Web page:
In an attempt to give the incidents their rightful recognition in the historical context of the Holocaust, Dr. Firpo W. Carr has authored a new book entitled, Germany’s Black Holocaust: 1890–1945. In it, he reveals the startling hidden history of Black victims of the Holocaust. The mayhem and carnage date back to the turn of the 20th century, many years before there were ever any other unfortunate victims—Jew or Gentile—of the Holocaust. Carr conducted three incredibly revealing interviews with: (1) a Black female Holocaust victim; (2) the Black commanding officer who liberated 8,000 Black men from a concentration camp; and (3) an African American medic from the all-Black medical unit that was responsible for retrieving thousands of dead bodies from Dachau. (White medical units were spared the gruesome task.)

“Kay,” the Black female Holocaust survivor, laments: “You cannot possibly comprehend the anger I have in me because of being experimented on in Dachau, and being called ‘nigger girl’ and ‘blacky’ while growing up.” Testimonials from the Black commanding officer and African American medic are memorialized, for the first time ever, in Carr’s book.

The research is based on voluminous documentation, and more. If you are like most people, you simply have never heard the unbelievable story of Black victims of the Holocaust. You are invited to read about the human spirit’s triumph over events that occurred during this horrible piece of hidden history.

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Franklin Carmichael - Snow Clouds, 1938 Franklin Carmichael (May 4, 1890 – October 24, 1945) was a Canadian artist. He was the youngest original member of the Group of Seven.

Some women painters whose work will be in the public domain in 2016

Obviously there are probably many, many more, and this is a very West-centric list, but these are the ones I’ve come across so far. Feel free to add more!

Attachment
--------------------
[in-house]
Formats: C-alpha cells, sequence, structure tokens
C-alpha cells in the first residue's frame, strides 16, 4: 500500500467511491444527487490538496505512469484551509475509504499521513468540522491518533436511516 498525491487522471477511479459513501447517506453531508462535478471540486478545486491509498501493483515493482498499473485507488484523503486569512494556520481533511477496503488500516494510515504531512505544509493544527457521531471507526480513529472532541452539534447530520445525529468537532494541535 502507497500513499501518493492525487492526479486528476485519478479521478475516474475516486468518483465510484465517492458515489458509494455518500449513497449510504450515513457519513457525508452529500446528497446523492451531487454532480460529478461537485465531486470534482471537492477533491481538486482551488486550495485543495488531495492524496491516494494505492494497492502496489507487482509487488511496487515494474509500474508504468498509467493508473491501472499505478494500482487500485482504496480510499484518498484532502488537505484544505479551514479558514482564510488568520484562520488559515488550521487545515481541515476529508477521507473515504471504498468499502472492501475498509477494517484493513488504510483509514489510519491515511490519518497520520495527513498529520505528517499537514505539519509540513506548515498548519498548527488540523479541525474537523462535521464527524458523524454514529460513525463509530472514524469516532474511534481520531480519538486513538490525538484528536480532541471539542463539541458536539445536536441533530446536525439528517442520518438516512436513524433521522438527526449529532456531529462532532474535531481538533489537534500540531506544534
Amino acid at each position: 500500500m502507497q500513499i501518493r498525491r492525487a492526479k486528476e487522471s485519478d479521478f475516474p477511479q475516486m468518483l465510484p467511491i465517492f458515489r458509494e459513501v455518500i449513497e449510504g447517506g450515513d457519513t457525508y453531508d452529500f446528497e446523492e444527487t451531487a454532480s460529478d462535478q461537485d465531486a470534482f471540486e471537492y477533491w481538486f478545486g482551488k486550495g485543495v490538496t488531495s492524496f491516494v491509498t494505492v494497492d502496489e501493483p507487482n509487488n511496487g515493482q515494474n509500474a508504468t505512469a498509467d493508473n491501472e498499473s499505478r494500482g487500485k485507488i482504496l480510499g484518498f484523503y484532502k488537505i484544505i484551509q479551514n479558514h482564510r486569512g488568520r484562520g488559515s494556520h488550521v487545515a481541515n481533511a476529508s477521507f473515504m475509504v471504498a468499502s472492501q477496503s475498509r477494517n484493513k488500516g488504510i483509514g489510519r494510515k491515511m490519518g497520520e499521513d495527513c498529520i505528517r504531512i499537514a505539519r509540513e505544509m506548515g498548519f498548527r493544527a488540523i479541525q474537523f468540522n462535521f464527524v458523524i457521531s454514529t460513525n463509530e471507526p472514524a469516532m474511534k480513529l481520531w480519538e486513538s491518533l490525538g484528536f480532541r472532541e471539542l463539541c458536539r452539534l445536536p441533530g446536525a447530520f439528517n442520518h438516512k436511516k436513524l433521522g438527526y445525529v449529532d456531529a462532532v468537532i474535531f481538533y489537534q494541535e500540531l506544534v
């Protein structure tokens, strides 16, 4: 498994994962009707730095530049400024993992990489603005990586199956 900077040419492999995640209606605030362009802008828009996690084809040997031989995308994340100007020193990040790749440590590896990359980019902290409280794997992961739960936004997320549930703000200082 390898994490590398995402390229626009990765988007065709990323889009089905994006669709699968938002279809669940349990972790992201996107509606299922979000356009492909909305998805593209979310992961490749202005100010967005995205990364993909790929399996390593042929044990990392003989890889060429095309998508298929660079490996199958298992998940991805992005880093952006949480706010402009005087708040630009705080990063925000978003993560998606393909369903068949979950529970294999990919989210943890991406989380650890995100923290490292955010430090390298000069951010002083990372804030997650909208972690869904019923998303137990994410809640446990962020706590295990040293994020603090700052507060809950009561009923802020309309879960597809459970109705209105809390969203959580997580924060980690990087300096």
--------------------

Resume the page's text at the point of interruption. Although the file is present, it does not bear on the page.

• Elisabeth Andrae (German, 1876 - 1945)
  • Caroline Atkinson (American, 1871 - 1945)
  • Lena Cornelia ten Bosch (Dutch, 1890 - 1945)
  • Hedwig  Burkhardt (Swiss, 1863 - 1945)
  • Emily Carr (Canadian, 1871 - 1945)
  • Margaret Collyer (British, 1872 - 1945)
  • Louise Cox (American, 1865 - 1945)
  • Henriette Dubois-Damart (French, 1885 - 1945)
  • Helen Forbes (American, 1891 - 1945)
  • Eleanor Fortescue-Brickdale (English, 1871 - 1945)
  • Anna Gildemeester (Dutch, 1867 - 1945)
  • Wiktorya J. Gorynska (Polish, 1902 - 1945)
  • ‘Johanna’ Georgine Haverkamp-Machwirth (Dutch, 1874 - 1945)
  • Ruth Hollingsworth (British, 1880 - 1945)
  • Louise Charlotte Koogh Holtum (American, 1872 - 1945)
  • Almira A. Judson (American, 1868 - 1945)
  • Gerda Knudsen (Norwegian, 1899 - 1945)
  • Käthe Kollwitz (German, 1867 - 1945)
  • Otolia Kraszewska (Polish, 1859 - 1945)
  • Else Lasker-Schüler (German, 1869 - 1945) 
  • Thérèse Lessore (French, 1884 - 1945)
  • Jeanne Lombard (Swiss, 1865 - 1945)
  • Theodora Elisabeth Wolterbeek Muller (Dutch, 1876 - 1945)
  • Anne Wells Munger (American, 1862 - 1945)
  • Meta Plückebaum (German, 1876 - 1945)
  • Clara Siewert (German, 1862 - 1945)
  • Jeanette Slager (Dutch, 1881 - 1945)
  • Adelheid Fanny Martha Stettler (Swiss, 1870 - 1945)
  • Venny Soldan-Brofeldt (Finnish, 1863 - 1945)
  • Isabel Hunter Tweddle (Australian, 1875 - 1945)
  • May Vale (Australian, 1862 - 1945)
  • Mabel May Woodward (American, 1877 - 1945)